This is just as the body is kicking strongly against quarantining of passengers when the borders are open as 80% of travelers have indicated t5hat they will not travel if they will be quarantined.
The worlds airline body in a submission by its Director General, Alexandre de Juniac , predicted a further $16 billion in 2021 stating that with most of the world’s airliners currently parked, revenue would likely fall to $419 billion from $838 billion last year.
de Juniac made this known at the IATA Media Briefing on COVID-19, 09 June stating, “The losses this year will be the biggest in aviation history—over $84 billion in 2020 and nearly $16 billion in 2021. By comparison, airlines lost $31 billion with the Global Financial Crisis and oil price spike in 2008 and 2009. There is no comparison for the dimension of this crisis.”
He went further to explain the disadvantages that would follow quarantining of passengers stating that screening measures and other precautionary guidelines would help identify and prevent symptomatic people from flying.
De Juniac said,“The third point that I want to emphasize is the need to avoid quarantine. Screening measures at departure should prevent symptomatic people from flying. Precautionary measures through the journey—social distancing, better sanitization and mask-wearing when social distancing is not possible—will keep people safe when traveling. And effective contact tracing on arrival should limit the risks of asymptomatic travelers creating new clusters.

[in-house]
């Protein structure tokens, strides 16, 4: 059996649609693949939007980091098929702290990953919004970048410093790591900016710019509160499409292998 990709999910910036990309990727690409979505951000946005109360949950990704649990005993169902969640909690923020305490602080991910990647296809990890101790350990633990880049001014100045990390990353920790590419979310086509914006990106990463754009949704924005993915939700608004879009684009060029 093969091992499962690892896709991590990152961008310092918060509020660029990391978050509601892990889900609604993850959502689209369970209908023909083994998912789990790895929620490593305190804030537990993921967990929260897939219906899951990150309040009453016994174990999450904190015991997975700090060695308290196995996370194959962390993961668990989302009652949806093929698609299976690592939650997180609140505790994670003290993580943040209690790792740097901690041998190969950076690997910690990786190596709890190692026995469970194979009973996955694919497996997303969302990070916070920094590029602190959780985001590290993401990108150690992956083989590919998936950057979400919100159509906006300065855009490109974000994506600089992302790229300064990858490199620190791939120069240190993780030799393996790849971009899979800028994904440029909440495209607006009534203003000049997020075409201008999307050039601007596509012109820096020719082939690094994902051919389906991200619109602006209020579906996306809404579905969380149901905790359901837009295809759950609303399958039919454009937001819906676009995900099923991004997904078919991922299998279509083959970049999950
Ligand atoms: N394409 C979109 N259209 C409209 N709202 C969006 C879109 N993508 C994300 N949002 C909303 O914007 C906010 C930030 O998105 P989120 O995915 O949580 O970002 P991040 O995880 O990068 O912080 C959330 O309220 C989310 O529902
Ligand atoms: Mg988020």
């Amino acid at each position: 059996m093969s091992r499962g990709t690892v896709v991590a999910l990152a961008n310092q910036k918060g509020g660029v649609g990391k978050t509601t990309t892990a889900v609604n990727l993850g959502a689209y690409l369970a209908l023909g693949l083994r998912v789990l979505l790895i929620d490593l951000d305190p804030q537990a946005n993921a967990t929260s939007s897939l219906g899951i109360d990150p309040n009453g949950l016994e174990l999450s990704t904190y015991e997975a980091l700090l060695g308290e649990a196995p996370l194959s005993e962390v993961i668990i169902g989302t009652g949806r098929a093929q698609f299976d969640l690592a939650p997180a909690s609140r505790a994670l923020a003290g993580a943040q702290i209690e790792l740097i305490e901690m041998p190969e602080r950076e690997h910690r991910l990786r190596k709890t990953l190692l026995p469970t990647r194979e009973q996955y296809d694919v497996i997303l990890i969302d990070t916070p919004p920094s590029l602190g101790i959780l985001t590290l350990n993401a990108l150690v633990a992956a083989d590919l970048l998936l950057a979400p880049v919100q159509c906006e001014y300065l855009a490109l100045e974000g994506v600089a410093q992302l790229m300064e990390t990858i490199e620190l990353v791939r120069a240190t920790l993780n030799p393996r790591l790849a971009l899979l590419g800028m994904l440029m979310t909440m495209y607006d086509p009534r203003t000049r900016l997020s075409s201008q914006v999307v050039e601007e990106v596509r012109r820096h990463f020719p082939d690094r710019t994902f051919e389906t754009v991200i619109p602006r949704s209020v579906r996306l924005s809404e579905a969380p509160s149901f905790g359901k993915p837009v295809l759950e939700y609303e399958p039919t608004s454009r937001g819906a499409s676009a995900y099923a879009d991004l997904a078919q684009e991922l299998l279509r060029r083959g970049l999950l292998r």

“This layered approach should give governments the confidence to re-open borders without quarantine measures. Quite frankly, if quarantine is introduced economies are effectively kept in lockdown for the purposes of travel. Over 80% of travelers tell us that if quarantine is imposed, they won’t travel.
“We are encouraged to see the very fast developments in accurate mass testing capabilities for COVID-19. As confidence in testing grows, we see the potential for it to play a pivotal role in keeping borders open without quarantine.”
The IATA boss had earlier said that the body’s research shows that people will return to flying as soon as borders open.
“That is why we worked for and strongly support ICAO’s take-off plan to re-start aviation. We must be prepared for the eventual recovery with global measures that are universally implemented. That will give governments the confidence to open borders. And it should give passengers the confidence to fly.” He encouraged.